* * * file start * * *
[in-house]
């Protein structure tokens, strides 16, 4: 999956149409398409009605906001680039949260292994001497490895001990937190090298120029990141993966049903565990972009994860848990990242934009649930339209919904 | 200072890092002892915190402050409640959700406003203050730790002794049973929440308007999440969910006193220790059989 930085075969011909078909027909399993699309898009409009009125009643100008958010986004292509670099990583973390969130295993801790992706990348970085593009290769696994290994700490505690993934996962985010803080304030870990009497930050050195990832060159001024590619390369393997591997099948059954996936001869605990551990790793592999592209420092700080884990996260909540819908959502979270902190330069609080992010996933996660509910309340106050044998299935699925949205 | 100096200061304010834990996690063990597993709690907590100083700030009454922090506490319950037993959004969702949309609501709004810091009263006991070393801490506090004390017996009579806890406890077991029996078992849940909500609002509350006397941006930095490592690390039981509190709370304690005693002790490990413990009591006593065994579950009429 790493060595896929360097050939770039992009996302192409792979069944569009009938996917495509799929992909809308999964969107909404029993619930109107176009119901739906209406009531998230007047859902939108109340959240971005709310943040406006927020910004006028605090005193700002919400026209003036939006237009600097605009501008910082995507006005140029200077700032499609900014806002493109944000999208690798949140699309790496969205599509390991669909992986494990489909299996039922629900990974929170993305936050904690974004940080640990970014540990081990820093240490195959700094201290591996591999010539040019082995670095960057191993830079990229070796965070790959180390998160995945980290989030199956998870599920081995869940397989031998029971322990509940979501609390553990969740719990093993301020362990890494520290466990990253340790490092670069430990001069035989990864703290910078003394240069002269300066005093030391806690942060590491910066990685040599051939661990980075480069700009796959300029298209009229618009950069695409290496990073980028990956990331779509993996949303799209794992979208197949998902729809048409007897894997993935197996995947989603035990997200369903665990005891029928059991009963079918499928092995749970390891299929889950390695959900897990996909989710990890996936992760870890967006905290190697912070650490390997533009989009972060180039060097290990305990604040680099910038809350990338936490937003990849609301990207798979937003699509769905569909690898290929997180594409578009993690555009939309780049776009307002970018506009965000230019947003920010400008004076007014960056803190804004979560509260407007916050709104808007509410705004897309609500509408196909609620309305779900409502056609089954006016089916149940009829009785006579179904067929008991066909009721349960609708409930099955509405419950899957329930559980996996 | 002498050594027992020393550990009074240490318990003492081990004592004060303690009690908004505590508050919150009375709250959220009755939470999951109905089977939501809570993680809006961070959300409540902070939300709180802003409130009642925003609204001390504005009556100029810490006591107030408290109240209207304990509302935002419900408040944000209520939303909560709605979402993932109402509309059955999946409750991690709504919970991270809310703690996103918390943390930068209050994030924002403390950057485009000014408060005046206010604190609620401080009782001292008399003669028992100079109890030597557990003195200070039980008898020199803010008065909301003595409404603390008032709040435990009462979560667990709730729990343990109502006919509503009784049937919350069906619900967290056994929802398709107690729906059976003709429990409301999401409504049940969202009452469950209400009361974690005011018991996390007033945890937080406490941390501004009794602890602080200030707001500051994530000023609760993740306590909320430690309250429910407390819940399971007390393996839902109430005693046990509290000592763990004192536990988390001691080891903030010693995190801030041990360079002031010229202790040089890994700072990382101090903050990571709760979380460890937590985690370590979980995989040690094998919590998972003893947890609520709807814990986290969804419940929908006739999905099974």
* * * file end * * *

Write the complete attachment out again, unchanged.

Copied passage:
[in-house]
């Protein structure tokens, strides 16, 4: 999956149409398409009605906001680039949260292994001497490895001990937190090298120029990141993966049903565990972009994860848990990242934009649930339209919904 | 200072890092002892915190402050409640959700406003203050730790002794049973929440308007999440969910006193220790059989 930085075969011909078909027909399993699309898009409009009125009643100008958010986004292509670099990583973390969130295993801790992706990348970085593009290769696994290994700490505690993934996962985010803080304030870990009497930050050195990832060159001024590619390369393997591997099948059954996936001869605990551990790793592999592209420092700080884990996260909540819908959502979270902190330069609080992010996933996660509910309340106050044998299935699925949205 | 100096200061304010834990996690063990597993709690907590100083700030009454922090506490319950037993959004969702949309609501709004810091009263006991070393801490506090004390017996009579806890406890077991029996078992849940909500609002509350006397941006930095490592690390039981509190709370304690005693002790490990413990009591006593065994579950009429 790493060595896929360097050939770039992009996302192409792979069944569009009938996917495509799929992909809308999964969107909404029993619930109107176009119901739906209406009531998230007047859902939108109340959240971005709310943040406006927020910004006028605090005193700002919400026209003036939006237009600097605009501008910082995507006005140029200077700032499609900014806002493109944000999208690798949140699309790496969205599509390991669909992986494990489909299996039922629900990974929170993305936050904690974004940080640990970014540990081990820093240490195959700094201290591996591999010539040019082995670095960057191993830079990229070796965070790959180390998160995945980290989030199956998870599920081995869940397989031998029971322990509940979501609390553990969740719990093993301020362990890494520290466990990253340790490092670069430990001069035989990864703290910078003394240069002269300066005093030391806690942060590491910066990685040599051939661990980075480069700009796959300029298209009229618009950069695409290496990073980028990956990331779509993996949303799209794992979208197949998902729809048409007897894997993935197996995947989603035990997200369903665990005891029928059991009963079918499928092995749970390891299929889950390695959900897990996909989710990890996936992760870890967006905290190697912070650490390997533009989009972060180039060097290990305990604040680099910038809350990338936490937003990849609301990207798979937003699509769905569909690898290929997180594409578009993690555009939309780049776009307002970018506009965000230019947003920010400008004076007014960056803190804004979560509260407007916050709104808007509410705004897309609500509408196909609620309305779900409502056609089954006016089916149940009829009785006579179904067929008991066909009721349960609708409930099955509405419950899957329930559980996996 | 002498050594027992020393550990009074240490318990003492081990004592004060303690009690908004505590508050919150009375709250959220009755939470999951109905089977939501809570993680809006961070959300409540902070939300709180802003409130009642925003609204001390504005009556100029810490006591107030408290109240209207304990509302935002419900408040944000209520939303909560709605979402993932109402509309059955999946409750991690709504919970991270809310703690996103918390943390930068209050994030924002403390950057485009000014408060005046206010604190609620401080009782001292008399003669028992100079109890030597557990003195200070039980008898020199803010008065909301003595409404603390008032709040435990009462979560667990709730729990343990109502006919509503009784049937919350069906619900967290056994929802398709107690729906059976003709429990409301999401409504049940969202009452469950209400009361974690005011018991996390007033945890937080406490941390501004009794602890602080200030707001500051994530000023609760993740306590909320430690309250429910407390819940399971007390393996839902109430005693046990509290000592763990004192536990988390001691080891903030010693995190801030041990360079002031010229202790040089890994700072990382101090903050990571709760979380460890937590985690370590979980995989040690094998919590998972003893947890609520709807814990986290969804419940929908006739999905099974």